There is still a market for small and medium players in healthcare IT but the name of the game is process and cultural change, not trying to sell technology and systems. 


That was the message for delegates at a conference for SMEs trying to get to grips with the new healthcare ICT market in England following the award of the major contracts under the National Programme for IT.


Keynote speaker Phil Sissons of Magic Consulting, former industry relations manager for NPfIT, told to the audience: “The LSPs [local service providers] don’t care that you’ve got the best EPR system.  They are not interested in you helping them to empty the swamp; they are killing alligators."


He explained that the national programme had transferred “significant risk" to the LSP contract winners who were now entirely focused on risk reduction through achieving delivery timescales.  He recommended SMEs to concentrate on selling services that could help them achieve that.


The stakes are high. Sissons explained that LSPs would not be paid until they had delivered and delivery meant showing clinical benefits. “There’s a big risk they will do all this work and not see any money."


He advised delegates to set their most pedantic marketer the task of re-reading the national programme outline business specification (OBS) document to identify areas where their company could add value.


Sissons said there was also work to be done with NHS trusts because there was a lot that would not be paid for by the national programme.  Specifically, he highlighted areas such as change management, benefits realisation and identification and training.


Products could be sold, he said, but they had to be items that were needed now, could be locally funded and which were likely to be a low priority for the LSP. He suggested that areas for exploration could be: social care, mental health, disease management, departmental systems and National Service Framework focused systems.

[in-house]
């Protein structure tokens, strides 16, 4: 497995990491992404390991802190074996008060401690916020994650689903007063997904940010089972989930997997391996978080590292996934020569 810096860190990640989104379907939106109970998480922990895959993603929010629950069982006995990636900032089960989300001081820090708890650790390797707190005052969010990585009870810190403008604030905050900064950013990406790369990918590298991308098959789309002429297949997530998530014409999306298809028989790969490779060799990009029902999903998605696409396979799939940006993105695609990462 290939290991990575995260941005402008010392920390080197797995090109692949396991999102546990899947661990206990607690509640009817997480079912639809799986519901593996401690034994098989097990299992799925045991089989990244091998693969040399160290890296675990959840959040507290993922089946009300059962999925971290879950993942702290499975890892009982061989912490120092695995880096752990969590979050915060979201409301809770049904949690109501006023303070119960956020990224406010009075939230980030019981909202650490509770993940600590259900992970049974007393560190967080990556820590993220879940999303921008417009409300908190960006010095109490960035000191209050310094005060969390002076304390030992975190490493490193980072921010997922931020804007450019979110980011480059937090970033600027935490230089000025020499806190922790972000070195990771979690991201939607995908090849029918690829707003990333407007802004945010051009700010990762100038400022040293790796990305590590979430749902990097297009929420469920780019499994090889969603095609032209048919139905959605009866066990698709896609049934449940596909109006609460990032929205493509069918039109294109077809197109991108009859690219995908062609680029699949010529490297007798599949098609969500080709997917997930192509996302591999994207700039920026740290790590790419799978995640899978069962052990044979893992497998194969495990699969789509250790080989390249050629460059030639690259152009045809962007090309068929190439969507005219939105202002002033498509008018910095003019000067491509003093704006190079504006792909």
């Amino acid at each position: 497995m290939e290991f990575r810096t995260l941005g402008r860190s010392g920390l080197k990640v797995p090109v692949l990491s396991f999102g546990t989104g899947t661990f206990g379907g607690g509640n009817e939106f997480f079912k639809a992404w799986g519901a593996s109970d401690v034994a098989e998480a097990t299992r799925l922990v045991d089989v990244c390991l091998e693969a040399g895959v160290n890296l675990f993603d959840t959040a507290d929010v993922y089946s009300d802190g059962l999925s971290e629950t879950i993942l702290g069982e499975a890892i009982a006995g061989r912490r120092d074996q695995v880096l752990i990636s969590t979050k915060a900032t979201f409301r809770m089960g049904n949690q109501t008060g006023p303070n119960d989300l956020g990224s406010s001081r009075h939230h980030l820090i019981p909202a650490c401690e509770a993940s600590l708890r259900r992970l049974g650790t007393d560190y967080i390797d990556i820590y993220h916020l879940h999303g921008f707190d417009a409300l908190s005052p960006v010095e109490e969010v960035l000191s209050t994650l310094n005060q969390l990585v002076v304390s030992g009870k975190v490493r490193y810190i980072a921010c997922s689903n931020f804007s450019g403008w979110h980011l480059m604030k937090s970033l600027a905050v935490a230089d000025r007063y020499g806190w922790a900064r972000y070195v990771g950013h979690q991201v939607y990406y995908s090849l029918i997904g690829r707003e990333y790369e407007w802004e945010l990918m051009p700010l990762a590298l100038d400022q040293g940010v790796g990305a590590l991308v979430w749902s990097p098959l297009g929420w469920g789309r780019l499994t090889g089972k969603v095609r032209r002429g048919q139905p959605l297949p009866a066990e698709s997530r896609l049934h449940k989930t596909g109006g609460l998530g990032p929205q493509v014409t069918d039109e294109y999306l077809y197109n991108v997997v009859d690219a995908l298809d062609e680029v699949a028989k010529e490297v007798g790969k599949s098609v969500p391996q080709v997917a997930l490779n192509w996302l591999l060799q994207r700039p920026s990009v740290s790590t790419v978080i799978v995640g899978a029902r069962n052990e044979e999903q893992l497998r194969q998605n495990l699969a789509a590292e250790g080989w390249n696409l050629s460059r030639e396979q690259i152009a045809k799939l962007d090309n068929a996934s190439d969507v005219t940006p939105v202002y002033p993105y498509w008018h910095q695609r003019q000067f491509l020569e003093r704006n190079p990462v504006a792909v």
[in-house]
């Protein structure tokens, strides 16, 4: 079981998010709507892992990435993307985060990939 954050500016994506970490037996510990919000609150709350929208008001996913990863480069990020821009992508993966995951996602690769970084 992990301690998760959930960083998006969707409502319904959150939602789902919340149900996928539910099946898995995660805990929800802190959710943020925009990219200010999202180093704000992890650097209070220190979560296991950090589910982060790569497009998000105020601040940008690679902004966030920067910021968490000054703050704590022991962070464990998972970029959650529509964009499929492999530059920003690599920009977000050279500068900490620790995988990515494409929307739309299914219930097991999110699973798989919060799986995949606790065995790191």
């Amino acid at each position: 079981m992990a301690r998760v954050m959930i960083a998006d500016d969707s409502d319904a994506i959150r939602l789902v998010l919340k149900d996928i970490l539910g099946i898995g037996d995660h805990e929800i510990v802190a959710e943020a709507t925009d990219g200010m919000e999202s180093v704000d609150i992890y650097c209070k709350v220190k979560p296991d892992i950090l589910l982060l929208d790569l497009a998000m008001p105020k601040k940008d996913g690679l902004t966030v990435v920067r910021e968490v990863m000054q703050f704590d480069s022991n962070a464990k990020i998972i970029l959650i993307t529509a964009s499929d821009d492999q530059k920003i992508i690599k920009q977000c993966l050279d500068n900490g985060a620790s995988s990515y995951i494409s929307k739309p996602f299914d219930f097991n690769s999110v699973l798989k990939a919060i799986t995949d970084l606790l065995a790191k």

The task for sales teams was to sell in both trusts and the LSPs, but not to the national programme. To help SME delegates to work out what was covered by the national programme and what was not, Sissons explained the different areas covered by so-called ‘core bundles’ of work funded by national programme money and ‘additional bundles’ and ‘additional service bundles’ which are not covered.


“£6.3 billion sounds like an awful lot of bread but we are talking about a major component of activity within the NHS.  There’s a lot that is not paid for by NPfIT," he said.


The conference, organised by the British Journal of Healthcare Computing at Ashridge Management College, attracted over 100 delegates from small and medium-sized suppliers. The national programme and its new outsourced industry liaison consultants, Ovum, were not present but promised to listen to any points made and respond to questions posed.


Conference organiser, Nettie de Glanville, issued a statement to delegates saying that, due to a clustering of circumstances, it has not been possible for a senior, knowledgeable person from the national programme office to be present.  Gordon Hextall, the NPfIT’s chief operating officer, promised he would follow up any issues raised at the conference.